IMapMyRide v3.9.3 iPhone App Review

My first app that I used with ANT+ Sensors was an older version of this app. Initially, I liked the App. It had a lot of features that made it fun to use such as customizable ride screen. You are able to choose what you wanted to see and what quadrant you wanted to see it in. It was also one of the few apps that you could use a power meter as long as it was ANT+ compatible. I do not have one, but other cyclists do use them. As I continued to use it I found that it was extremely buggy and that it reported incorrect results to the companion website. On top of that, the data it collected was just plain incorrect. If you was using the ANT+ Sensors then you was out of luck as there was no wheel calibration. That’s when I decided to move on and try something else. I left the App pn my iPhone and recently I noticed that there was a new update. So, what the hey, let’s give it a try to see how it goes.

iMapMyRide is a combination of bike computer and ride history database. You can view past rides, look at the routes taken and all the ride details for it. After each ride, the data automatically transferred to their main website for further analysis. You can also share your ride via social networks such as Facebook or Twitter. The bike computer part as all the basic information you need while cycling, speed, cadence, heart rate, power, time, distance, and pace. Some of the functions are dependent on which sensors you have available on your bike. All communications with the ANT+ Sensors goes through an ANT+ Receiver dongle that plugs into the bottom of the iPhone. See my review on the Wahoo Fitness sensors which is found here. That will explain all about the technology used for gathering various data on your ride.

Lets run through the screens for the software. When you load up the App, the fist screen to up is the Home screen.You have six icons and two buttons. To start a work out click on the Top Left button labeled Record a Work out. If you manually recorded a workout, then you can enter it manually with the top right button called Log a Workout. In that screen just fill in the blanks and save it. You will have a record of the work out but no map associated with it. The other screens are Profile, Routes, Training, Friends, Live, FAQ and Settings. They icons are all easy to understand, but the first thing you need to do is create an account then visit Settings.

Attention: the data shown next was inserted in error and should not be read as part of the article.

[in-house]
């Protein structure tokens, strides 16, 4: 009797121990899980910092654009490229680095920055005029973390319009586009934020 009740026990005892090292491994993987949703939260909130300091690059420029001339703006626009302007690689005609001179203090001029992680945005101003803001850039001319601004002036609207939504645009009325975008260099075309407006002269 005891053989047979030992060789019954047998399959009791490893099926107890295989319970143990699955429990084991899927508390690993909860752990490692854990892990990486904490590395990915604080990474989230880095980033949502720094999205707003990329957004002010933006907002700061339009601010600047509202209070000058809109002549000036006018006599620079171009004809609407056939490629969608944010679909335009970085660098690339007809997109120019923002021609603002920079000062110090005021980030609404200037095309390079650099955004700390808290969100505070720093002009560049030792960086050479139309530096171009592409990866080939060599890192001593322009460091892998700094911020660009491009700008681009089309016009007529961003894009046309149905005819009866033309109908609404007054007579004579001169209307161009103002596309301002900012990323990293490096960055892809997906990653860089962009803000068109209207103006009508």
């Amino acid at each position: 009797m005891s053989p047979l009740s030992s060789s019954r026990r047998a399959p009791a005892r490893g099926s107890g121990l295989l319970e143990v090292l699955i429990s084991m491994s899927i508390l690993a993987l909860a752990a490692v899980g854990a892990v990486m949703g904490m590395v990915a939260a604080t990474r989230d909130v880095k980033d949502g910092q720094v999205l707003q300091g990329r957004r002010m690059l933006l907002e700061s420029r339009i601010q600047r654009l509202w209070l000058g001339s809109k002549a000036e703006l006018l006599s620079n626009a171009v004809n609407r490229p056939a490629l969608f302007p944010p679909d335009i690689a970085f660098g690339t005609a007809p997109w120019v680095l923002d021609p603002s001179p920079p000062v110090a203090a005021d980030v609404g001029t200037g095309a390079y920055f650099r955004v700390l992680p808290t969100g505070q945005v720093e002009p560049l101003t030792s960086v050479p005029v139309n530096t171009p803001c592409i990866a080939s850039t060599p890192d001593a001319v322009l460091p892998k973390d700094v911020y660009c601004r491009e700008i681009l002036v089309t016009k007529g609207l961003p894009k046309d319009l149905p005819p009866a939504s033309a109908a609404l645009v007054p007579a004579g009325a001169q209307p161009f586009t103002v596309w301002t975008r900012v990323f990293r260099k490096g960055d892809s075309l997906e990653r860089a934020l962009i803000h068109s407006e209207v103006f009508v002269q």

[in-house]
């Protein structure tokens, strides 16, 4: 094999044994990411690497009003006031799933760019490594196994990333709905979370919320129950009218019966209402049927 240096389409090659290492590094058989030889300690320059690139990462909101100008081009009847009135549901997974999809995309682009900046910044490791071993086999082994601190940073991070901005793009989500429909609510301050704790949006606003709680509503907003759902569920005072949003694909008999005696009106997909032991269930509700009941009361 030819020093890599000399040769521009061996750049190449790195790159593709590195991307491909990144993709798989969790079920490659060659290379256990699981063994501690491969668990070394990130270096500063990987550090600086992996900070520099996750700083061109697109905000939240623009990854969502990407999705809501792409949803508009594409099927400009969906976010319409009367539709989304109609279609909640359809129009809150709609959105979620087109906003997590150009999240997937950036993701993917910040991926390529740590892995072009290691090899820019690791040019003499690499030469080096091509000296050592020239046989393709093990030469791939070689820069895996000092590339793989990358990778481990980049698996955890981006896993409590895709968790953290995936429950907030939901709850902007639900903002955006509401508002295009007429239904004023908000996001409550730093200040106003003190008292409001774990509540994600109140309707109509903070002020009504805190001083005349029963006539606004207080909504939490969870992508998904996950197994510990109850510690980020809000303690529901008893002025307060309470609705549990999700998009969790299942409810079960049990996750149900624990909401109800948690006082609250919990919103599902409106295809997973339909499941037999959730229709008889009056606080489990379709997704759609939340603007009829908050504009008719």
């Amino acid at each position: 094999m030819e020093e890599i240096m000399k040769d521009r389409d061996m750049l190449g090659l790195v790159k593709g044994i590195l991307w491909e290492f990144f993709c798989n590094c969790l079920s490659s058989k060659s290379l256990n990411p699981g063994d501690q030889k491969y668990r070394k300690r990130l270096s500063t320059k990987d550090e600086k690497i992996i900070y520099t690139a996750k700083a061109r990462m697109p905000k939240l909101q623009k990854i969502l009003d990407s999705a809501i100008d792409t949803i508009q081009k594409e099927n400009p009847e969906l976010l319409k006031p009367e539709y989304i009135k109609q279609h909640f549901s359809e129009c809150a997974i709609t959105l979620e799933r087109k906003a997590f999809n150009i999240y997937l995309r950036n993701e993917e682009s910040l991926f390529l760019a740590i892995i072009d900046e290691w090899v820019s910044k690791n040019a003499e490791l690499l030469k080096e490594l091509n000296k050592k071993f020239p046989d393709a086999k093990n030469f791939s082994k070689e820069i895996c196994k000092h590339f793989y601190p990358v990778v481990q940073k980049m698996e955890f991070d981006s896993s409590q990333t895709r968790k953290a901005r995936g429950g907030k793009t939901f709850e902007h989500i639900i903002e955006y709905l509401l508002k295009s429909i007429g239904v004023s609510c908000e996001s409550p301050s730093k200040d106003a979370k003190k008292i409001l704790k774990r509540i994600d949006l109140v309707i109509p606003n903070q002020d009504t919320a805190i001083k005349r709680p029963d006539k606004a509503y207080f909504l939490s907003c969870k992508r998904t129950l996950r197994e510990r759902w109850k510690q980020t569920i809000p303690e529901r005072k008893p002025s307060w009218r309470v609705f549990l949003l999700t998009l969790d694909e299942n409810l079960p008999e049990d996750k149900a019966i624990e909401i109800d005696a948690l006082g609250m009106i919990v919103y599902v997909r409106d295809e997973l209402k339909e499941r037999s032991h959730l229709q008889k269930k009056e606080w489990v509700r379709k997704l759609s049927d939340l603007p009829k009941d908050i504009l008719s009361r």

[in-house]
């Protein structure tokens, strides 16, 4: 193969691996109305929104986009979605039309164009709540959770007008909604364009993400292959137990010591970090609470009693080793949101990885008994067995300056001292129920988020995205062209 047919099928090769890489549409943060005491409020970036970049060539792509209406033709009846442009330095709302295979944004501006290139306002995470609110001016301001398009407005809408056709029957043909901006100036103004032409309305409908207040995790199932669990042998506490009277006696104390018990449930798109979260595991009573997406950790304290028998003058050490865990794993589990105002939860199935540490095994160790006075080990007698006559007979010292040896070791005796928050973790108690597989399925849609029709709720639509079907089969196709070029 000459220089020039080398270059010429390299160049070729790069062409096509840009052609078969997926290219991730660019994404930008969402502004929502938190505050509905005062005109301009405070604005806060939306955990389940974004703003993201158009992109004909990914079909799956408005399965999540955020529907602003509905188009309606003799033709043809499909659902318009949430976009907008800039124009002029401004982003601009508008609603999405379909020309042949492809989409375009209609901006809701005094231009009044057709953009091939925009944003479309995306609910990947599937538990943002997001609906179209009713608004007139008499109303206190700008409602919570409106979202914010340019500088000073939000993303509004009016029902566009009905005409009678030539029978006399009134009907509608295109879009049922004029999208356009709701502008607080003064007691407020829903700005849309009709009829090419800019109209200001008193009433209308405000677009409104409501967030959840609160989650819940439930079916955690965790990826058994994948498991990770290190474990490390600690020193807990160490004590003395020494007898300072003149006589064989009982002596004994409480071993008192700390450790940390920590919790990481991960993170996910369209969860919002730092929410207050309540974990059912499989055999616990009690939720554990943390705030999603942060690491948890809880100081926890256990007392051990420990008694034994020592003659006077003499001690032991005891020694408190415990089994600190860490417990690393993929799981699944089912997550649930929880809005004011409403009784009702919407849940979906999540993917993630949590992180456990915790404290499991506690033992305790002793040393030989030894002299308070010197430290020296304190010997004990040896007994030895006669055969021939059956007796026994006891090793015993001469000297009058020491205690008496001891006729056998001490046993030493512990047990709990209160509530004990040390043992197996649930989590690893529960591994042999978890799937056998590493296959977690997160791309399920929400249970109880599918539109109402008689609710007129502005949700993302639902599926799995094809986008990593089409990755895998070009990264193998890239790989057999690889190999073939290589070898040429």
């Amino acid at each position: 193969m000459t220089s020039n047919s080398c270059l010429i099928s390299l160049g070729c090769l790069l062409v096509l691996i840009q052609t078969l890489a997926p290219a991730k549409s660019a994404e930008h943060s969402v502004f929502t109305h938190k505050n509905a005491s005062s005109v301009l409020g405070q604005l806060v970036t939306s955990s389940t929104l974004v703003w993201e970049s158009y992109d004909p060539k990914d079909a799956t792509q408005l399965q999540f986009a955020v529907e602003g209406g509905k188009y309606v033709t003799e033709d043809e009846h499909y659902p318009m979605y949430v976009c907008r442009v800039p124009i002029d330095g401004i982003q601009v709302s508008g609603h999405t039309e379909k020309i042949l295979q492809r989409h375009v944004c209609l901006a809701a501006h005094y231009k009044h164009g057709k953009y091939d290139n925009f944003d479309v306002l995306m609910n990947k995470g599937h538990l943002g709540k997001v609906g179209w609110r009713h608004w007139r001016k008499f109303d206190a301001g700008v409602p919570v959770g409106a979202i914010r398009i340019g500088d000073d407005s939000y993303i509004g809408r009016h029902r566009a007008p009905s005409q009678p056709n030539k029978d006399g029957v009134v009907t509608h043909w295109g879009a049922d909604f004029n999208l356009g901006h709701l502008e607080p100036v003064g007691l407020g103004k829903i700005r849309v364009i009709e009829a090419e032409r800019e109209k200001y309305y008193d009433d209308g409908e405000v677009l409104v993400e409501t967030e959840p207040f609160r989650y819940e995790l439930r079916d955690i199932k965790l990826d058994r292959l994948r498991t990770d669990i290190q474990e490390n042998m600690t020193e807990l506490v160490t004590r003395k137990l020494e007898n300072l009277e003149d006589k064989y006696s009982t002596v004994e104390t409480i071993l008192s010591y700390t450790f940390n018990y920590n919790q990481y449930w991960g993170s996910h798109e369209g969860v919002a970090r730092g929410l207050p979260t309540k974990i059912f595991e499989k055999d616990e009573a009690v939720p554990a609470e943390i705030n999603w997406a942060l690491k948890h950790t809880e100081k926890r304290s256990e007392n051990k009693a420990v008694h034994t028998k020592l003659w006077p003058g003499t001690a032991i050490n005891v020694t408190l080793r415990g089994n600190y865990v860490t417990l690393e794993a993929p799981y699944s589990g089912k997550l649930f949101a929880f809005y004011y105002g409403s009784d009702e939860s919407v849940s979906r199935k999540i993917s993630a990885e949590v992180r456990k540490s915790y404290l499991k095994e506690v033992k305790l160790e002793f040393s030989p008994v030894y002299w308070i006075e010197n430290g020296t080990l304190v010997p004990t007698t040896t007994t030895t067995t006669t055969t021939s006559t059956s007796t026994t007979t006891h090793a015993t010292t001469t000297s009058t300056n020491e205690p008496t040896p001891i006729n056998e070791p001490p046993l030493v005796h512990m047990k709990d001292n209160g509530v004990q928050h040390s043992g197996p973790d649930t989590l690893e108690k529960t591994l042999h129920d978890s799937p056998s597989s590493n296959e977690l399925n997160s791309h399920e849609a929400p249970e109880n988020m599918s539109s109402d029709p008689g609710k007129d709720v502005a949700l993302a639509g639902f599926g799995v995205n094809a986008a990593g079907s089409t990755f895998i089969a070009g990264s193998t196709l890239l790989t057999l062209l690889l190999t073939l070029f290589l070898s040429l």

Setting up an Account

When you start the App for the first time, you have two choices, create a new account or use an existing one. Choose the proper one and follow the prompts to get you connected to your on-line account. Once you have logged in, you will not have to login again.


Settings deals with the various software settings that are available, social Postings and your equipment. For the software defaults you can set the Distance units (miles or kilometers), Voice Feedback, Record Countdown and Split Distance. Voice Feedback is an audible cue that you can set to repeat after a certain amount of time such as every 5 minutes or you can have it announce the information based on a distance interval such as every 5 miles. It will read to you any of the following (depending if you turn them on or off), Total Distance, Total Time, Average pace, Current Pace, Average Speed and Current Speed.

Record Countdown is just a simple countdown timer that you can set, when the timer reaches zero, the phone vibrates.

Split Distance is a tool to drop a pin on the map to display time, distance and speed. You select the distance that you want it to do this for you.

I have mine set up  for the distance in Miles and everything else is off.

The Social Posting section allows the setup and configuration of your Twitter or Facebook accounts (or both).  This is where the app gets real cool. Setting up the Interval Type to either Distance or Time along with the Posting Interval, you can have the App automatically post current information on either Facebook or tweet it out or both! This is great for friends that want to keep up with you on the big race, marathon run (this app is not just for cyclists) or out on your 30 mile ride. This is a great feature for not only keeping people informed about your progress but as a safety tool as well. I have mine set to update Facebook every five miles.

The last part of the Setup is the Equipment. If you have ANT+ compatible equipment you would set them up in the Sensor Settings section. If you don’t have any of these sensors then you can skip this section as well as the Bike Tire Size as they will not pertain to you. For those that do have some or all the equipment do to the Sensor Settings. iMapMyRide can recognize up to six different type of sensors. They are:

  • Heart Rate
  • Bike Speed and Cadence
  • Bike Speed
  • Bike Cadence
  • Bike Power
  • Stride Sensor

You may notice that Bike Speed and Cadence repeat twice. That is because it might be a combo unit with Speed and Cadence or each unit for Speed and another for Cadence. Choose the proper sensors that you have and press the Connect button. The software will check to see what is out there and connect. Once connected you are ready to start using it. Normally you need to do this only once, but if you are having trouble you may have to disconnect and reconnect again. I usually don’t have any problems here.